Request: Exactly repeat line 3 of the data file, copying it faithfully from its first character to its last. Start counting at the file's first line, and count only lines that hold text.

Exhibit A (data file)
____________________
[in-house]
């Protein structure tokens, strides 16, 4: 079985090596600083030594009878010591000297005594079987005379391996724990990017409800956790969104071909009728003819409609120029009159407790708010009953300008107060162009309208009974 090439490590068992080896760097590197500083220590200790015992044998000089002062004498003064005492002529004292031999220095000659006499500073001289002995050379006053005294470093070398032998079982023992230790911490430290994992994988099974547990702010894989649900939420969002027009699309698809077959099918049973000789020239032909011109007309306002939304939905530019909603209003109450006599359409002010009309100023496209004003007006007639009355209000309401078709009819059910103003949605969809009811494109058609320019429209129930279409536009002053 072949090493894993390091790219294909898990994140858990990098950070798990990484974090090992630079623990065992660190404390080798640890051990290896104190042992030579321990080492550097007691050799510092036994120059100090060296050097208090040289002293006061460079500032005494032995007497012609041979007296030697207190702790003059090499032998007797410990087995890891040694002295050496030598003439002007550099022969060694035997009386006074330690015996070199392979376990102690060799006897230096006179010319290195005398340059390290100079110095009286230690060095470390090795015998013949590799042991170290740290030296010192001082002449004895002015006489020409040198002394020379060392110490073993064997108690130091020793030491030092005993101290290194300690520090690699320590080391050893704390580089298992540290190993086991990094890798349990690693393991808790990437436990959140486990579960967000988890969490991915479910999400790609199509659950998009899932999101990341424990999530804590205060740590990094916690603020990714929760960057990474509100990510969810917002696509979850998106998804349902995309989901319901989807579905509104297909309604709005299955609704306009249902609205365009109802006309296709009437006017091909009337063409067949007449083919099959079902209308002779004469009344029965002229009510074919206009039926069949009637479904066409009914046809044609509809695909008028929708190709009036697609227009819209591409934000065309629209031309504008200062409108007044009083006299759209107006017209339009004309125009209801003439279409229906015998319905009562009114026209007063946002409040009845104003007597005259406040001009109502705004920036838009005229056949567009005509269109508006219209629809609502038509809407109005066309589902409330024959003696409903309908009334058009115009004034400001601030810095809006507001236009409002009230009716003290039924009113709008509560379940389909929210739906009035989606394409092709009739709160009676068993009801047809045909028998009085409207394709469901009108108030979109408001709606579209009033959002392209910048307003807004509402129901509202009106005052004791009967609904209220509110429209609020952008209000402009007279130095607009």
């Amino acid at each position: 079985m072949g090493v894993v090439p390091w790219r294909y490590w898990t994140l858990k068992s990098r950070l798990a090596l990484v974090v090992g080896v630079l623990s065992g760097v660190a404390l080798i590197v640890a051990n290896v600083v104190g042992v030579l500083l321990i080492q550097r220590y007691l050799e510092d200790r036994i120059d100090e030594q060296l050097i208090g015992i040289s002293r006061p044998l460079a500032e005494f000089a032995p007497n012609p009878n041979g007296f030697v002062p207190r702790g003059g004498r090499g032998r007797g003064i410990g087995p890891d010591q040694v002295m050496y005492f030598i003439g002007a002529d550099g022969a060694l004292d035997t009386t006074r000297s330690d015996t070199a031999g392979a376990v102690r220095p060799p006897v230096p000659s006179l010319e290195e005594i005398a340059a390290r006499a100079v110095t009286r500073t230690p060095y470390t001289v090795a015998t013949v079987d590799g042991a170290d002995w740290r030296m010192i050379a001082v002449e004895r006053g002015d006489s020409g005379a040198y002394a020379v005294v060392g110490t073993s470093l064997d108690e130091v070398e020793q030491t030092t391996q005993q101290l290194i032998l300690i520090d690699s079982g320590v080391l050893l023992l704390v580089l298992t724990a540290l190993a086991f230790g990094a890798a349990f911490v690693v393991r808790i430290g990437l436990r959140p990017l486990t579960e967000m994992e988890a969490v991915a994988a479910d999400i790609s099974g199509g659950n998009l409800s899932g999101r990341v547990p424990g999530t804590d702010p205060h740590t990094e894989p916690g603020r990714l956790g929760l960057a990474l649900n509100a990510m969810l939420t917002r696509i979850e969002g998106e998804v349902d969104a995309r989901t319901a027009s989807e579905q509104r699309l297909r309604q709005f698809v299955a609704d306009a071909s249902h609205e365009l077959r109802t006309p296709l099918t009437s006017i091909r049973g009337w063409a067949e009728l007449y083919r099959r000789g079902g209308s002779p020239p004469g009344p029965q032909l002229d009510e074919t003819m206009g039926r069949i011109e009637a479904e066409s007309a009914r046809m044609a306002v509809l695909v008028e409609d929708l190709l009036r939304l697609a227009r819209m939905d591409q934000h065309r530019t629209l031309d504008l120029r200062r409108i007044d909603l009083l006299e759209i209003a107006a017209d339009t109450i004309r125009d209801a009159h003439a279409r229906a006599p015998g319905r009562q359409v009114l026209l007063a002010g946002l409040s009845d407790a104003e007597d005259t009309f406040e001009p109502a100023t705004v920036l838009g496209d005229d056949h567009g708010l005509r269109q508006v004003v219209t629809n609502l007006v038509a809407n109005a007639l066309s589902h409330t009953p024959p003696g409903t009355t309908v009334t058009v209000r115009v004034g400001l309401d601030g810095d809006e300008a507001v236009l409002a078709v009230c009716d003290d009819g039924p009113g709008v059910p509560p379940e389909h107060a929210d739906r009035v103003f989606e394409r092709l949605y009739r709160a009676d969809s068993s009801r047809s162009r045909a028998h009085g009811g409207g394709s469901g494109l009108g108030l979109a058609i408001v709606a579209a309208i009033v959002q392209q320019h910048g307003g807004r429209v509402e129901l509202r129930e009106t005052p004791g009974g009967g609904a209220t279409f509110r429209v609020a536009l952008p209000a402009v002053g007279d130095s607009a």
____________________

């Amino acid at each position: 079985m072949g090493v894993v090439p390091w790219r294909y490590w898990t994140l858990k068992s990098r950070l798990a090596l990484v974090v090992g080896v630079l623990s065992g760097v660190a404390l080798i590197v640890a051990n290896v600083v104190g042992v030579l500083l321990i080492q550097r220590y007691l050799e510092d200790r036994i120059d100090e030594q060296l050097i208090g015992i040289s002293r006061p044998l460079a500032e005494f000089a032995p007497n012609p009878n041979g007296f030697v002062p207190r702790g003059g004498r090499g032998r007797g003064i410990g087995p890891d010591q040694v002295m050496y005492f030598i003439g002007a002529d550099g022969a060694l004292d035997t009386t006074r000297s330690d015996t070199a031999g392979a376990v102690r220095p060799p006897v230096p000659s006179l010319e290195e005594i005398a340059a390290r006499a100079v110095t009286r500073t230690p060095y470390t001289v090795a015998t013949v079987d590799g042991a170290d002995w740290r030296m010192i050379a001082v002449e004895r006053g002015d006489s020409g005379a040198y002394a020379v005294v060392g110490t073993s470093l064997d108690e130091v070398e020793q030491t030092t391996q005993q101290l290194i032998l300690i520090d690699s079982g320590v080391l050893l023992l704390v580089l298992t724990a540290l190993a086991f230790g990094a890798a349990f911490v690693v393991r808790i430290g990437l436990r959140p990017l486990t579960e967000m994992e988890a969490v991915a994988a479910d999400i790609s099974g199509g659950n998009l409800s899932g999101r990341v547990p424990g999530t804590d702010p205060h740590t990094e894989p916690g603020r990714l956790g929760l960057a990474l649900n509100a990510m969810l939420t917002r696509i979850e969002g998106e998804v349902d969104a995309r989901t319901a027009s989807e579905q509104r699309l297909r309604q709005f698809v299955a609704d306009a071909s249902h609205e365009l077959r109802t006309p296709l099918t009437s006017i091909r049973g009337w063409a067949e009728l007449y083919r099959r000789g079902g209308s002779p020239p004469g009344p029965q032909l002229d009510e074919t003819m206009g039926r069949i011109e009637a479904e066409s007309a009914r046809m044609a306002v509809l695909v008028e409609d929708l190709l009036r939304l697609a227009r819209m939905d591409q934000h065309r530019t629209l031309d504008l120029r200062r409108i007044d909603l009083l006299e759209i209003a107006a017209d339009t109450i004309r125009d209801a009159h003439a279409r229906a006599p015998g319905r009562q359409v009114l026209l007063a002010g946002l409040s009845d407790a104003e007597d005259t009309f406040e001009p109502a100023t705004v920036l838009g496209d005229d056949h567009g708010l005509r269109q508006v004003v219209t629809n609502l007006v038509a809407n109005a007639l066309s589902h409330t009953p024959p003696g409903t009355t309908v009334t058009v209000r115009v004034g400001l309401d601030g810095d809006e300008a507001v236009l409002a078709v009230c009716d003290d009819g039924p009113g709008v059910p509560p379940e389909h107060a929210d739906r009035v103003f989606e394409r092709l949605y009739r709160a009676d969809s068993s009801r047809s162009r045909a028998h009085g009811g409207g394709s469901g494109l009108g108030l979109a058609i408001v709606a579209a309208i009033v959002q392209q320019h910048g307003g807004r429209v509402e129901l509202r129930e009106t005052p004791g009974g009967g609904a209220t279409f509110r429209v609020a536009l952008p209000a402009v002053g007279d130095s607009a």